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Best Practices for Document Management 

Rob Harrison

Document management typically is one of the top three processes in Environmental, Health & Safety and Quality (EHSQ) management systems to be automated using software. Management systems and the certification to specific standards in EHSQ especially have come under fire for being one vast documentation exercise; an exercise that has the potential to cause companies to detour from the goals of continuous improvement and opportunity, resulting in administrative burden and busy work.  

To counter this perception, there have been recent updates by the International Organization for Standardization (ISO) to standards such as ISO 14001:2015, 9001:2015 and 45001:2018 that utilize terms like ‘Records’ in conjunction with ‘Documents’ in recognition that many organizations have strong document control processes, even though they likely may not have hard-copy documents or binders for their management system any longer. Nor will they be printing hard copy records of monitoring and measurement outputs. ISO went as far as eradicating the Quality Manual in the 9001:2015 update and the cheer was almost palpable among progressives in the quality discipline. 

Document management and control IS – without doubt - important, but what also is important is the change in the attitude of those who certify to standards and monitor conformance.  The place to begin looking for the chinks in an organization’s armour was, in the past, the control of documents in the physical binder and elsewhere – almost anywhere in the organization – it didn’t really matter. If you have ever been audited, you’ll know what delight a third-party auditor exhibits in finding a printed, uncontrolled document somewhere on your shop floor, shipping bay, R&D or anywhere else in your facility.  

Almost (but not quite) as satisfying is when an employee is asked how he or she knows how to do the task that is being executed and if necessary, where can he or she find the work instruction and related procedure to support it, only to find that either they can’t locate these or worse still, they locate an outdated copy. Best results (for the auditor) are experienced when the employee is delighted to have a rogue copy somewhere of the outdated procedures to hand over. Traditional approaches of document control have fallen victim to this since the very notion of management systems made their way to the real world of production and beyond.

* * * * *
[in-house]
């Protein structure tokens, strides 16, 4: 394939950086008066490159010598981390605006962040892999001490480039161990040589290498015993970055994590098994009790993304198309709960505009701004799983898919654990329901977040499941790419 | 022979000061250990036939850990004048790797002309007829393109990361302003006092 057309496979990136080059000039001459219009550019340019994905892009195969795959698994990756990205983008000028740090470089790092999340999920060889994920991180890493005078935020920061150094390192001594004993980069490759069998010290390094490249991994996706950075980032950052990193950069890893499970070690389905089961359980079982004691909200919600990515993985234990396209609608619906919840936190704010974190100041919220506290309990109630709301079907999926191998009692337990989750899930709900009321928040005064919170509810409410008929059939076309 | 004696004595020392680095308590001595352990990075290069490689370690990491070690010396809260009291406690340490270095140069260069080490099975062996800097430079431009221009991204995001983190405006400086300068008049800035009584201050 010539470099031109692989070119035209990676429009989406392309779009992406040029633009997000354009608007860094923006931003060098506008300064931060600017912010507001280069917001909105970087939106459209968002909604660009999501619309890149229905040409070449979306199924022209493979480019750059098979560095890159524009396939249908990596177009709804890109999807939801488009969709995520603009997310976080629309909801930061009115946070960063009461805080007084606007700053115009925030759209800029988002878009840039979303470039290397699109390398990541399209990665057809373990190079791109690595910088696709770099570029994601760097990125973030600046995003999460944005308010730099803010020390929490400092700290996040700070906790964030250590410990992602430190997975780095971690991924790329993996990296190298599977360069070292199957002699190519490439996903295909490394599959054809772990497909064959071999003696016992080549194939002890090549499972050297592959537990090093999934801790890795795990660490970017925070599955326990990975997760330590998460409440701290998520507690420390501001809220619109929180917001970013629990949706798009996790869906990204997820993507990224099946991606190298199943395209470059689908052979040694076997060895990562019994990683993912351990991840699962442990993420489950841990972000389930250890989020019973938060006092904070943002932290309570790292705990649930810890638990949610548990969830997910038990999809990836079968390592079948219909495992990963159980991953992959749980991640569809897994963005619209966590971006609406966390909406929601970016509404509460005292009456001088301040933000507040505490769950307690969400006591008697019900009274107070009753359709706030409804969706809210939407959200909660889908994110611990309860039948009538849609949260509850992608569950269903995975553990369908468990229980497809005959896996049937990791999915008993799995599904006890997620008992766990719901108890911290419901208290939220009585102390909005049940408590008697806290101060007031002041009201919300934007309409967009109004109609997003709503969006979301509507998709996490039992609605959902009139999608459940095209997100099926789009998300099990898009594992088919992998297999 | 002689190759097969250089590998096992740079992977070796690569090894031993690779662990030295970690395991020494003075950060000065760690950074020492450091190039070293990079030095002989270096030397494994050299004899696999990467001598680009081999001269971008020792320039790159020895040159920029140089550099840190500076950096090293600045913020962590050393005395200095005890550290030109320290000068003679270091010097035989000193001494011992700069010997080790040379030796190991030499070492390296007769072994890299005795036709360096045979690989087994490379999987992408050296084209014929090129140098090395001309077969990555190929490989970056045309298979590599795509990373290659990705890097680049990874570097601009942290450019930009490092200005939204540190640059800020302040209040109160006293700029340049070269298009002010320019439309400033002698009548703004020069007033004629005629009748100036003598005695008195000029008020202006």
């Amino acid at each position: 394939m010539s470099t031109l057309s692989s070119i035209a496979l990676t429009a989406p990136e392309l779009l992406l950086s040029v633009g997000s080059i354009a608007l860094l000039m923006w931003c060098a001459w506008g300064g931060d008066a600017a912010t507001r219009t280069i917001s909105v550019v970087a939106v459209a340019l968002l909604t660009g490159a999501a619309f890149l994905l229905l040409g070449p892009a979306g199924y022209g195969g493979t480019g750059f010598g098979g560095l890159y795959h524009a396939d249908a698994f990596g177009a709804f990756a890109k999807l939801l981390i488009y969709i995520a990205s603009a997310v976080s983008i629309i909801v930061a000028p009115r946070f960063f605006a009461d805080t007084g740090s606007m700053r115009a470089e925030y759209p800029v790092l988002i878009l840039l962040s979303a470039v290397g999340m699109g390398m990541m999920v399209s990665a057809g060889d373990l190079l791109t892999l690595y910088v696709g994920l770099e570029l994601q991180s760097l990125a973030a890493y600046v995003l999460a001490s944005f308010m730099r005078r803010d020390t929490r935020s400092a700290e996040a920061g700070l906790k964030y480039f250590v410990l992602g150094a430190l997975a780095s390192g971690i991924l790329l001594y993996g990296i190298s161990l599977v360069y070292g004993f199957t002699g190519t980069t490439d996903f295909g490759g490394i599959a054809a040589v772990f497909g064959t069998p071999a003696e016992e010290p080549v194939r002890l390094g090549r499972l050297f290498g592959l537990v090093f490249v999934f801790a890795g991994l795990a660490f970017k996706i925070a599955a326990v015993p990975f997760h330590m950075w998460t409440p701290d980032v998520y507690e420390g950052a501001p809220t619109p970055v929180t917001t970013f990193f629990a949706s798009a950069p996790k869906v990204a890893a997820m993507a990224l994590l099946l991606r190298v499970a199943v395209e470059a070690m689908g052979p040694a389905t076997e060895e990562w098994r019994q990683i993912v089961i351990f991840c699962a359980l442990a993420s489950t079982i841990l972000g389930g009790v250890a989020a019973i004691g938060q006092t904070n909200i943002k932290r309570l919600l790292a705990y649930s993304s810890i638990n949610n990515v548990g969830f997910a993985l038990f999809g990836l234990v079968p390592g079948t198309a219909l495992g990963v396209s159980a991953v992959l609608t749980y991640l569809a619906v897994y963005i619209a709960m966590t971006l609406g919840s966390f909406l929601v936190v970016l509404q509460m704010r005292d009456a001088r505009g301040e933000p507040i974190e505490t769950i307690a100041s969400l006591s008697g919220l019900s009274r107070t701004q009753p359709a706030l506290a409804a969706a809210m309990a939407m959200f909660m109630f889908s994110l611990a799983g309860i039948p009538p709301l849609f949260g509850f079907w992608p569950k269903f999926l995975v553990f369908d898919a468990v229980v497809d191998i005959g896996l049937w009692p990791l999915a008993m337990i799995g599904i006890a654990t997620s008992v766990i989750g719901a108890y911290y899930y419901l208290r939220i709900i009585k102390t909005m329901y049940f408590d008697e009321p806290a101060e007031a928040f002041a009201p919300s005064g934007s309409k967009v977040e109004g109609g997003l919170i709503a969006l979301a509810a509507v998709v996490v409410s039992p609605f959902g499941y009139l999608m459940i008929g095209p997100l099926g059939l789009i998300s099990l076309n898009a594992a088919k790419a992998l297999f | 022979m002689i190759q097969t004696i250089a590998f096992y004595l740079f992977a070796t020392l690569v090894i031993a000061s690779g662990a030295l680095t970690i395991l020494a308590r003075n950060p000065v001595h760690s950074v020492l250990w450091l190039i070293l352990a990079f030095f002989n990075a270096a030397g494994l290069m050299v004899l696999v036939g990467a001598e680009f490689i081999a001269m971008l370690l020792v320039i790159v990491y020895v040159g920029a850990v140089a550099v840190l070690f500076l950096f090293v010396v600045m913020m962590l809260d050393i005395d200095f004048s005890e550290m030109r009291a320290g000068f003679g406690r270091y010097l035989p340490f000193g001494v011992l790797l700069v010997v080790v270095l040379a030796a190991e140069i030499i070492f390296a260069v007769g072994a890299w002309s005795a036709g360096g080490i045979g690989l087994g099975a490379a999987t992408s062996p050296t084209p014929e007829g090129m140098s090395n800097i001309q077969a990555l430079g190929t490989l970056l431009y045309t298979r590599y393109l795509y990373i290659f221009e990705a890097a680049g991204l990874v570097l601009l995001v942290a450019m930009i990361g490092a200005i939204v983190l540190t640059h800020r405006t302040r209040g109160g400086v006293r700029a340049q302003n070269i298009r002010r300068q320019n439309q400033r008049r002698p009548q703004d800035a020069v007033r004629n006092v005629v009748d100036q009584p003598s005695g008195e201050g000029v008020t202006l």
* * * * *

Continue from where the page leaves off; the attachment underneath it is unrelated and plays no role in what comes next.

Technology Takes Over 

The proper application of technology has offered the eradication of these and other crimes against document control and consumption for many years. It is important to note that in the beginning, this promise often was undermined by the new technology itself, which, when poorly implemented, could result in damaging and potentially more disastrous outcomes.  

The EHSQ management system landscape is littered with horrors that are the result of presumed rigour uncovered by the often maligned audit ogre. Good auditors are methodical and endlessly curious. Like the user of any software, if there is a way to identify a weakness or bug in the design or implementation of a system, they will find it. This is a good thing. 

Documentation, or rather the attitude to documentation per se, has been updated and will continue to experience updates as Millennials, who grew up in a digital world, continue to permeate the workforce replacing Baby Boomers and Gen-X workers. The physical document is on the wane and this will continue until its extinction.  

Document management has matured in the general context of an organization and specifically when it comes to management systems. Best practices have been tuned (as all best practice should) to align with the capabilities and strengths of technology. It is true that a manual, hard-copy system could exhibit the best practices discussed in this article, but the effort required to meet best practice would be detrimental to available resource and efficiency.